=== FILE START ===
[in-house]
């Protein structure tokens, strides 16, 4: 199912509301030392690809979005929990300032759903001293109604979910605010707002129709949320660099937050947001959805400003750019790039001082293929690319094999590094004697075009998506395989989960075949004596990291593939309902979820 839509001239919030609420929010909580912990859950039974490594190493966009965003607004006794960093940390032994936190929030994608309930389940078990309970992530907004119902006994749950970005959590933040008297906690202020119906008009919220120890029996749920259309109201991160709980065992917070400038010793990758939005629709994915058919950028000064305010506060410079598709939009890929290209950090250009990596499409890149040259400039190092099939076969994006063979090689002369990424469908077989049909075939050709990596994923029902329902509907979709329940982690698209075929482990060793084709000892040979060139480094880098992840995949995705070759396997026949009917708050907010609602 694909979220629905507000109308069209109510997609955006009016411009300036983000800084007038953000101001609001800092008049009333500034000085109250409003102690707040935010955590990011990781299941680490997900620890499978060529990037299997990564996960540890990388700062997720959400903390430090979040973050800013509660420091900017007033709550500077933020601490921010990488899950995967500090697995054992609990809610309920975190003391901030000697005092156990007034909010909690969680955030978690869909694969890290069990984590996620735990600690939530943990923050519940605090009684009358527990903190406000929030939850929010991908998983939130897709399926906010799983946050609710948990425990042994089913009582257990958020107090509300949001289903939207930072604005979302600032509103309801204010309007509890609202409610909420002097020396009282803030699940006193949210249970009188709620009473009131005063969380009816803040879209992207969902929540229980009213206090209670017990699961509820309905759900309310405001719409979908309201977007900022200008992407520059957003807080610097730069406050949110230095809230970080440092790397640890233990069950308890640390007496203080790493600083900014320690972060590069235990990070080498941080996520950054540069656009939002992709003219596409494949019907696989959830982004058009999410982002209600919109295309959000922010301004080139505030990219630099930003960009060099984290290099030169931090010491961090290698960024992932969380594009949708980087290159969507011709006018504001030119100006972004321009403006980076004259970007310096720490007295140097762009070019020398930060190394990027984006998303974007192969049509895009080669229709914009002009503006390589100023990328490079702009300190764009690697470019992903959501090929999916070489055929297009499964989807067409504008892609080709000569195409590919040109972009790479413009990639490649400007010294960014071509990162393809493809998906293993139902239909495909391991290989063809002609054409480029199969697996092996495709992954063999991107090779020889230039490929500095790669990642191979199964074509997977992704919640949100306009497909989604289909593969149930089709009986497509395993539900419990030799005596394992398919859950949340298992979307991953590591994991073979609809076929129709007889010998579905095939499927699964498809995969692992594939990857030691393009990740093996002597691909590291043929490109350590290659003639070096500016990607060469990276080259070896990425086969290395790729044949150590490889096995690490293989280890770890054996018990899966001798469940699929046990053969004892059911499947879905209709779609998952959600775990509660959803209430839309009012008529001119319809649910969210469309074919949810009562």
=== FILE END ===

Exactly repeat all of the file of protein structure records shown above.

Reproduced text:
[in-house]
């Protein structure tokens, strides 16, 4: 199912509301030392690809979005929990300032759903001293109604979910605010707002129709949320660099937050947001959805400003750019790039001082293929690319094999590094004697075009998506395989989960075949004596990291593939309902979820 839509001239919030609420929010909580912990859950039974490594190493966009965003607004006794960093940390032994936190929030994608309930389940078990309970992530907004119902006994749950970005959590933040008297906690202020119906008009919220120890029996749920259309109201991160709980065992917070400038010793990758939005629709994915058919950028000064305010506060410079598709939009890929290209950090250009990596499409890149040259400039190092099939076969994006063979090689002369990424469908077989049909075939050709990596994923029902329902509907979709329940982690698209075929482990060793084709000892040979060139480094880098992840995949995705070759396997026949009917708050907010609602 694909979220629905507000109308069209109510997609955006009016411009300036983000800084007038953000101001609001800092008049009333500034000085109250409003102690707040935010955590990011990781299941680490997900620890499978060529990037299997990564996960540890990388700062997720959400903390430090979040973050800013509660420091900017007033709550500077933020601490921010990488899950995967500090697995054992609990809610309920975190003391901030000697005092156990007034909010909690969680955030978690869909694969890290069990984590996620735990600690939530943990923050519940605090009684009358527990903190406000929030939850929010991908998983939130897709399926906010799983946050609710948990425990042994089913009582257990958020107090509300949001289903939207930072604005979302600032509103309801204010309007509890609202409610909420002097020396009282803030699940006193949210249970009188709620009473009131005063969380009816803040879209992207969902929540229980009213206090209670017990699961509820309905759900309310405001719409979908309201977007900022200008992407520059957003807080610097730069406050949110230095809230970080440092790397640890233990069950308890640390007496203080790493600083900014320690972060590069235990990070080498941080996520950054540069656009939002992709003219596409494949019907696989959830982004058009999410982002209600919109295309959000922010301004080139505030990219630099930003960009060099984290290099030169931090010491961090290698960024992932969380594009949708980087290159969507011709006018504001030119100006972004321009403006980076004259970007310096720490007295140097762009070019020398930060190394990027984006998303974007192969049509895009080669229709914009002009503006390589100023990328490079702009300190764009690697470019992903959501090929999916070489055929297009499964989807067409504008892609080709000569195409590919040109972009790479413009990639490649400007010294960014071509990162393809493809998906293993139902239909495909391991290989063809002609054409480029199969697996092996495709992954063999991107090779020889230039490929500095790669990642191979199964074509997977992704919640949100306009497909989604289909593969149930089709009986497509395993539900419990030799005596394992398919859950949340298992979307991953590591994991073979609809076929129709007889010998579905095939499927699964498809995969692992594939990857030691393009990740093996002597691909590291043929490109350590290659003639070096500016990607060469990276080259070896990425086969290395790729044949150590490889096995690490293989280890770890054996018990899966001798469940699929046990053969004892059911499947879905209709779609998952959600775990509660959803209430839309009012008529001119319809649910969210469309074919949810009562």